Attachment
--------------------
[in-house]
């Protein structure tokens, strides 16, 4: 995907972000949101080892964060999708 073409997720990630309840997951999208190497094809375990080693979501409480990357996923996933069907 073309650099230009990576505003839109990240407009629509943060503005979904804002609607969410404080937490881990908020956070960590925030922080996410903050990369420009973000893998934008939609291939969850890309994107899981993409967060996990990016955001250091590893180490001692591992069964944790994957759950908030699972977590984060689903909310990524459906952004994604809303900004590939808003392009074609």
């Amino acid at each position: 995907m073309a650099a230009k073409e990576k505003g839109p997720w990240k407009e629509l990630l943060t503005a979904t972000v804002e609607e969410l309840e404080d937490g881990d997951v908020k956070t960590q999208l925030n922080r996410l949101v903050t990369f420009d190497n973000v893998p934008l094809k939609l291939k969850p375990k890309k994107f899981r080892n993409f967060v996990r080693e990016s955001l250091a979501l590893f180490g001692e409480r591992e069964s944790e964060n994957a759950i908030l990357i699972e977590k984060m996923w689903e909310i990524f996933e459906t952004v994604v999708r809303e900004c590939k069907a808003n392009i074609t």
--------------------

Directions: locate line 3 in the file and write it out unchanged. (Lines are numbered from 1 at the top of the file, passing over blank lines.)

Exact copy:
């Amino acid at each position: 995907m073309a650099a230009k073409e990576k505003g839109p997720w990240k407009e629509l990630l943060t503005a979904t972000v804002e609607e969410l309840e404080d937490g881990d997951v908020k956070t960590q999208l925030n922080r996410l949101v903050t990369f420009d190497n973000v893998p934008l094809k939609l291939k969850p375990k890309k994107f899981r080892n993409f967060v996990r080693e990016s955001l250091a979501l590893f180490g001692e409480r591992e069964s944790e964060n994957a759950i908030l990357i699972e977590k984060m996923w689903e909310i990524f996933e459906t952004v994604v999708r809303e900004c590939k069907a808003n392009i074609t």